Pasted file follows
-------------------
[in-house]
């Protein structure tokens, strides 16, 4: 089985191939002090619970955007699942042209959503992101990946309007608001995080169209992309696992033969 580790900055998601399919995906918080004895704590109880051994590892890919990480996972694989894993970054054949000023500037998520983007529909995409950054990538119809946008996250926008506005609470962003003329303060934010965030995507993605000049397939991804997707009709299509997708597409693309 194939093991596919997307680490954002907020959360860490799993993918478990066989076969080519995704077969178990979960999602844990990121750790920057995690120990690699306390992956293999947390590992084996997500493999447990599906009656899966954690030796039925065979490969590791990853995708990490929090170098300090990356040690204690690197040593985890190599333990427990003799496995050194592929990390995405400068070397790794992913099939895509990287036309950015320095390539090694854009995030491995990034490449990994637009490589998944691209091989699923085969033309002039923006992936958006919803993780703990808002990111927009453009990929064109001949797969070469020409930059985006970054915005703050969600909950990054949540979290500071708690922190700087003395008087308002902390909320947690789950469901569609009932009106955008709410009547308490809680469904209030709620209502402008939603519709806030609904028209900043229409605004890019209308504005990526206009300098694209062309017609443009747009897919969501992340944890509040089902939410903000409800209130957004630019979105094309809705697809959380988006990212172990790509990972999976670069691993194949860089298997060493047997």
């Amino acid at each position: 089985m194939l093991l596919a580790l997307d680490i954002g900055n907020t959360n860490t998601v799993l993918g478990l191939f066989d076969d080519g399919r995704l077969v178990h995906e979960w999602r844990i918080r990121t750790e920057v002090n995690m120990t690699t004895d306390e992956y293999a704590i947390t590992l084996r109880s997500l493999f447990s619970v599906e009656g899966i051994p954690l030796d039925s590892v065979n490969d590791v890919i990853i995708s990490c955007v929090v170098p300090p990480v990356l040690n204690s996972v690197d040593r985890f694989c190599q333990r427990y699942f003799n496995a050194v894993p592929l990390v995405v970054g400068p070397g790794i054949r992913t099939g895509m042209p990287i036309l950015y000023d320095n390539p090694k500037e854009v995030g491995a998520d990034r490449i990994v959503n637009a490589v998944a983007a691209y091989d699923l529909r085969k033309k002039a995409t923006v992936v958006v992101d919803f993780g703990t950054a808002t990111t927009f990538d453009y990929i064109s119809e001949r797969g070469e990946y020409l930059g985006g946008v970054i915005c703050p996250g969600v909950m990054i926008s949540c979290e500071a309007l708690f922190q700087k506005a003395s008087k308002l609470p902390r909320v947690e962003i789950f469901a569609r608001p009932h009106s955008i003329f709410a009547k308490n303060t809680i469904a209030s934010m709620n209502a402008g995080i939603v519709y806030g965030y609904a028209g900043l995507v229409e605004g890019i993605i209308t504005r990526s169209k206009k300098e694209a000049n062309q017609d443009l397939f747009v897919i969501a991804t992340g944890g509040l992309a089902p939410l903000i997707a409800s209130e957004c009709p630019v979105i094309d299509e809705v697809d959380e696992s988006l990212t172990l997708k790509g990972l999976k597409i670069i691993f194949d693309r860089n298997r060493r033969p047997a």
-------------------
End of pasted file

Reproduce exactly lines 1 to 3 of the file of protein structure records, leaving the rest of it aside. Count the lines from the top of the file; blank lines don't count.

[in-house]
């Protein structure tokens, strides 16, 4: 089985191939002090619970955007699942042209959503992101990946309007608001995080169209992309696992033969 580790900055998601399919995906918080004895704590109880051994590892890919990480996972694989894993970054054949000023500037998520983007529909995409950054990538119809946008996250926008506005609470962003003329303060934010965030995507993605000049397939991804997707009709299509997708597409693309 194939093991596919997307680490954002907020959360860490799993993918478990066989076969080519995704077969178990979960999602844990990121750790920057995690120990690699306390992956293999947390590992084996997500493999447990599906009656899966954690030796039925065979490969590791990853995708990490929090170098300090990356040690204690690197040593985890190599333990427990003799496995050194592929990390995405400068070397790794992913099939895509990287036309950015320095390539090694854009995030491995990034490449990994637009490589998944691209091989699923085969033309002039923006992936958006919803993780703990808002990111927009453009990929064109001949797969070469020409930059985006970054915005703050969600909950990054949540979290500071708690922190700087003395008087308002902390909320947690789950469901569609009932009106955008709410009547308490809680469904209030709620209502402008939603519709806030609904028209900043229409605004890019209308504005990526206009300098694209062309017609443009747009897919969501992340944890509040089902939410903000409800209130957004630019979105094309809705697809959380988006990212172990790509990972999976670069691993194949860089298997060493047997």
């Amino acid at each position: 089985m194939l093991l596919a580790l997307d680490i954002g900055n907020t959360n860490t998601v799993l993918g478990l191939f066989d076969d080519g399919r995704l077969v178990h995906e979960w999602r844990i918080r990121t750790e920057v002090n995690m120990t690699t004895d306390e992956y293999a704590i947390t590992l084996r109880s997500l493999f447990s619970v599906e009656g899966i051994p954690l030796d039925s590892v065979n490969d590791v890919i990853i995708s990490c955007v929090v170098p300090p990480v990356l040690n204690s996972v690197d040593r985890f694989c190599q333990r427990y699942f003799n496995a050194v894993p592929l990390v995405v970054g400068p070397g790794i054949r992913t099939g895509m042209p990287i036309l950015y000023d320095n390539p090694k500037e854009v995030g491995a998520d990034r490449i990994v959503n637009a490589v998944a983007a691209y091989d699923l529909r085969k033309k002039a995409t923006v992936v958006v992101d919803f993780g703990t950054a808002t990111t927009f990538d453009y990929i064109s119809e001949r797969g070469e990946y020409l930059g985006g946008v970054i915005c703050p996250g969600v909950m990054i926008s949540c979290e500071a309007l708690f922190q700087k506005a003395s008087k308002l609470p902390r909320v947690e962003i789950f469901a569609r608001p009932h009106s955008i003329f709410a009547k308490n303060t809680i469904a209030s934010m709620n209502a402008g995080i939603v519709y806030g965030y609904a028209g900043l995507v229409e605004g890019i993605i209308t504005r990526s169209k206009k300098e694209a000049n062309q017609d443009l397939f747009v897919i969501a991804t992340g944890g509040l992309a089902p939410l903000i997707a409800s209130e957004c009709p630019v979105i094309d299509e809705v697809d959380e696992s988006l990212t172990l997708k790509g990972l999976k597409i670069i691993f194949d693309r860089n298997r060493r033969p047997a």